Lamar has been praised and lauded for his deep lyrical content, remarkable live performances, and his profound mix of hip-hop, spoken word, jazz, soul, funk, poetry and African sounds.
His major-label albums "good kid, m.A.A.d city," ''To Pimp a Butterfly" and "DAMN." became works of art, with Lamar writing songs about blackness, street life, police brutality, perseverance, survival and self-worth.
His piercing raps helped him become the voice of the generation, and easily ascend as the leader in hip-hop and cross over to audiences outside of rap, from rock to pop to jazz.
The New York Times and The Washington Post have won the Pulitzer Prize for national reporting for illuminating the ongoing investigation into possible contacts between President Donald Trump's campaign and Russian officials.
American journalism's most prestigious awards were announced Monday at Columbia University.
A string of stories in the two newspapers shined light on connections between Russian officials and Trump's 2016 campaign. The ties fueled Special Counsel Robert Mueller's ongoing probe into alleged Russian attempts to influence the presidential election.
The Republican president calls the investigation a "witch hunt."
The New York Times and the New Yorker won the public service prize for sexual misconduct reporting that galvanized the #MeToo movement.
The Press Democrat of Santa Rosa, California, won the breaking news award for coverage of the wildfires that swept through California's wine country last fall.
The New York Times and The New Yorker have won the Pulitzer Prize for public service for their reporting on Harvey Weinstein and sexual misconduct that galvanized the #MeToo movement.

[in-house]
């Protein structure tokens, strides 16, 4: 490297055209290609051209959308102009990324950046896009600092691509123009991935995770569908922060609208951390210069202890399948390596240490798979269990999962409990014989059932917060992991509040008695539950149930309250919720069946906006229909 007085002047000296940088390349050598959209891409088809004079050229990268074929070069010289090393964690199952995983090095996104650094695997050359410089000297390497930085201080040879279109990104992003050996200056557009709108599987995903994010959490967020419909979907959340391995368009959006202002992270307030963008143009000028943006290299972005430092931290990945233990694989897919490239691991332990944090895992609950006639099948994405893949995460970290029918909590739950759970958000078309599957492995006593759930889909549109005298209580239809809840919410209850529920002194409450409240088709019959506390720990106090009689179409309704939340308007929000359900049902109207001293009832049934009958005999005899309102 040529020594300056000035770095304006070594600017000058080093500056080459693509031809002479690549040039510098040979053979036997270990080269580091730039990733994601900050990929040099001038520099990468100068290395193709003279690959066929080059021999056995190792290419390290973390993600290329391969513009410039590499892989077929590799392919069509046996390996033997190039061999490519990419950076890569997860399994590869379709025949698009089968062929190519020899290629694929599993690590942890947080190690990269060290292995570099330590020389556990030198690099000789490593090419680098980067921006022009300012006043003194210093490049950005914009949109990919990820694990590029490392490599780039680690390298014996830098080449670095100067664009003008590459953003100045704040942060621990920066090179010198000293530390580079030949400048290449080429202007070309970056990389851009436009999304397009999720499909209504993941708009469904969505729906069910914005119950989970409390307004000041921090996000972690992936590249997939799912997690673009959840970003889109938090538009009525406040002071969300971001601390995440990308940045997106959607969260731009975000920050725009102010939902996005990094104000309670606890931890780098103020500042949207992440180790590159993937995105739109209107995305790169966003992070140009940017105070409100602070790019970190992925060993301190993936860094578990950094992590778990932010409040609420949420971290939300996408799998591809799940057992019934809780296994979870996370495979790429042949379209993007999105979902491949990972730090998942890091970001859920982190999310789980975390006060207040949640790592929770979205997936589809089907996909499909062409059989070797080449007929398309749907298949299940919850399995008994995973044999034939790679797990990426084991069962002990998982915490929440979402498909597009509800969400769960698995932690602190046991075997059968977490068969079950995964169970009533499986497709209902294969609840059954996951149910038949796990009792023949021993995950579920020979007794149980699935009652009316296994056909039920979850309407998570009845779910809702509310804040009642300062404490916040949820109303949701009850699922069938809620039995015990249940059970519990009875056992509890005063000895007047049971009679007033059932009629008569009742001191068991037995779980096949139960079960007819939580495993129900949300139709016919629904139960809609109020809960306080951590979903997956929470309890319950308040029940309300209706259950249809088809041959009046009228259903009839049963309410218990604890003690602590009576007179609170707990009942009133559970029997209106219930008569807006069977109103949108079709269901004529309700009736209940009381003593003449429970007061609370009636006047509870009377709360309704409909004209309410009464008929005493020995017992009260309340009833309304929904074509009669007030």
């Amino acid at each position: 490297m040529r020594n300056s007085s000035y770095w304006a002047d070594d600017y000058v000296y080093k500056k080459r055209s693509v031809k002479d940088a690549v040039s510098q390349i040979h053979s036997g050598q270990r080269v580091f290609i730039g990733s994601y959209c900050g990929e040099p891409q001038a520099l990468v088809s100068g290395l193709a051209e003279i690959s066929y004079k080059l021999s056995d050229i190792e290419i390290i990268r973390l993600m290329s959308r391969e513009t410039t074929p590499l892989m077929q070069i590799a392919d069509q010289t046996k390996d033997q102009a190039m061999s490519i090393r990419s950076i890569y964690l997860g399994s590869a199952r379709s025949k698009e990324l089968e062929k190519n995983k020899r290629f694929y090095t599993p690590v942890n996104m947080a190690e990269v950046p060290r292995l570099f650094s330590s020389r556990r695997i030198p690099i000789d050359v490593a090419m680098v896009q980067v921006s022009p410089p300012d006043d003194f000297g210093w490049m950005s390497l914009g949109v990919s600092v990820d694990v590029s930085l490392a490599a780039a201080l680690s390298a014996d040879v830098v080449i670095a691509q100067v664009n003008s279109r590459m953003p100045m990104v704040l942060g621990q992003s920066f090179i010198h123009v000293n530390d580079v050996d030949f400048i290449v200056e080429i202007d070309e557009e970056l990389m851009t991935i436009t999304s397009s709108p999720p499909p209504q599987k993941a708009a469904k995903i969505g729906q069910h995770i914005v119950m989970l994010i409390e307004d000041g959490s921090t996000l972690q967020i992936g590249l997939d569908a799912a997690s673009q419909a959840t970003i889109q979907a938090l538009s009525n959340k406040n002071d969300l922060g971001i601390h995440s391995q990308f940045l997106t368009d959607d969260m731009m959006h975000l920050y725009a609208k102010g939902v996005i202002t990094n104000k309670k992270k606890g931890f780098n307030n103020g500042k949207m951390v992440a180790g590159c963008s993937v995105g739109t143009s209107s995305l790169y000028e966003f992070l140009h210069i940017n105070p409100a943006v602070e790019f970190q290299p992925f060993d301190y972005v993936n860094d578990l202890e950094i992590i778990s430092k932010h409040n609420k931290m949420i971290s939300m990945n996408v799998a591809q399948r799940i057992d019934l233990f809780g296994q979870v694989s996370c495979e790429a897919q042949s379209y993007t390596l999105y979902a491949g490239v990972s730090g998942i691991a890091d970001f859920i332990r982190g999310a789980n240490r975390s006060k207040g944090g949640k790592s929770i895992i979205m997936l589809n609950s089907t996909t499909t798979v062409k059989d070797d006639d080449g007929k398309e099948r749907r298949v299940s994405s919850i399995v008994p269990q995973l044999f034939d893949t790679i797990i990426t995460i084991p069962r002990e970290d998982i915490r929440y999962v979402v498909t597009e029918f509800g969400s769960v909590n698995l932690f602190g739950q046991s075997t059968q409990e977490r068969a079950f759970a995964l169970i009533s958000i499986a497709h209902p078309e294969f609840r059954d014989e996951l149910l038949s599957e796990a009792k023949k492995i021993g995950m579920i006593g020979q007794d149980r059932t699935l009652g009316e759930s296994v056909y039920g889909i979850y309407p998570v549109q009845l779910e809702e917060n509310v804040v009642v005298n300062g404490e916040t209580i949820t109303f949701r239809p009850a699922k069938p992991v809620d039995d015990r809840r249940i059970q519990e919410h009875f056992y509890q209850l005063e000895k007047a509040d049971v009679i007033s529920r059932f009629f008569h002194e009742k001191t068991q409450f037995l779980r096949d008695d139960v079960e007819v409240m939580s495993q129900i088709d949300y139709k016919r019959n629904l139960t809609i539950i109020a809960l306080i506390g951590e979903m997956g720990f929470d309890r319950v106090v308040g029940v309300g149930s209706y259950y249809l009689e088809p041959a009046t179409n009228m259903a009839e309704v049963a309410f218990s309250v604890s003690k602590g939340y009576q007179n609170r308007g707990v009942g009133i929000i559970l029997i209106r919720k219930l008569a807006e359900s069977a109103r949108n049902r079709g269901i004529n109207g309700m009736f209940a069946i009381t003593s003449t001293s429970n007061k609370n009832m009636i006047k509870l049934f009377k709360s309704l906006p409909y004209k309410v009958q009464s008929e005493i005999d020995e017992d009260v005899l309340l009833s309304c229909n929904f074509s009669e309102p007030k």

American journalism's most prestigious awards are being announced Monday at Columbia University.
In stories that appeared within days of each other in October, The Times and The New Yorker reported that Weinstein had faced allegations of sexual harassment and assault from multiple women in Hollywood going back decades. The movie producer's attorneys have said he denies any non-consensual sexual contact with anyone.
The stories' impact soon spread beyond Weinstein to allegations against other prominent men. And the #MeToo hashtag quickly became rallying cry for people to speak out about their own experiences of sexual harassment and assault.
The winners of the Pulitzer Prizes in journalism and the arts are set to be announced in New York City.
The winners are being revealed Monday afternoon at Columbia University.
The Pulitzer Prizes recognize the best journalism of 2017 in newspapers, magazines and websites. There are 14 categories for reporting, photography, criticism and commentary.
In the arts, prizes are awarded in seven categories, including fiction, drama and music.
The first journalism prizes were awarded in 1917, including one to the New York Tribune for an editorial on the first anniversary of the sinking of the Lusitania. That year, two daughters of abolitionist Julia Ward Howe won for a biography of their mother — at a time when women couldn't vote and the literary world was dominated by men.